Later, in 2016, MCL 559.167 was amended to start the 10-year clock from the recording date of the condominium documents, as opposed to construction, and to provide a new statutory process by which unbuilt units would become general common element land once the deadline expired, requiring the approval of 2/3 of the co-owners to declare that the unbuilt units were general common land, notice to the developer or successor developer and an opportunity for them to withdraw the land or convert the units to “must be built,” and recording of the declaration with the register of deeds:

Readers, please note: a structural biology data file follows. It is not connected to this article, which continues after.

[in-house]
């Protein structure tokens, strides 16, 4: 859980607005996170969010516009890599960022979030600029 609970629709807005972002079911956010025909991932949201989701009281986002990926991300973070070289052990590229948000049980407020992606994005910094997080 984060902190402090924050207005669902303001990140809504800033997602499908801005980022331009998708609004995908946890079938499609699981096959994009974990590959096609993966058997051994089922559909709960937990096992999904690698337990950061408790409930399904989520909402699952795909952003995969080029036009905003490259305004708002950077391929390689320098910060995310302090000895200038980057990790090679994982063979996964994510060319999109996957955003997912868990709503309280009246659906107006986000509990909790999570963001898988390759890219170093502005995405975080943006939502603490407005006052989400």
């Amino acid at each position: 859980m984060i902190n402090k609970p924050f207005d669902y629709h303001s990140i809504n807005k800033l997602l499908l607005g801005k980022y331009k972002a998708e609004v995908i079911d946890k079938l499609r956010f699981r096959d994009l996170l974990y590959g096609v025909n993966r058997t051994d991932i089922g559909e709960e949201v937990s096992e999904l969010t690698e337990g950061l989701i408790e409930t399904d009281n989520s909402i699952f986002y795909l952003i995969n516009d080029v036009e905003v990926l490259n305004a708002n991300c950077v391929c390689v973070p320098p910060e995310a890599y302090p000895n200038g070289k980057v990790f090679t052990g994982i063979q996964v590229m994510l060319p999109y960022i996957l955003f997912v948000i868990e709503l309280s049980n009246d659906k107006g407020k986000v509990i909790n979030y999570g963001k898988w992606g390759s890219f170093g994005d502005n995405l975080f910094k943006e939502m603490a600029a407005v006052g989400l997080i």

(3) . . . [F]or 10 years after the recording of the master deed, the developer, its successors, or assigns may withdraw from the project any undeveloped land or convert the undeveloped condominium units located thereon to “must be built” without the prior consent of any co-owners, mortgagees of condominium units in the project, or any other party having an interest in the project . . .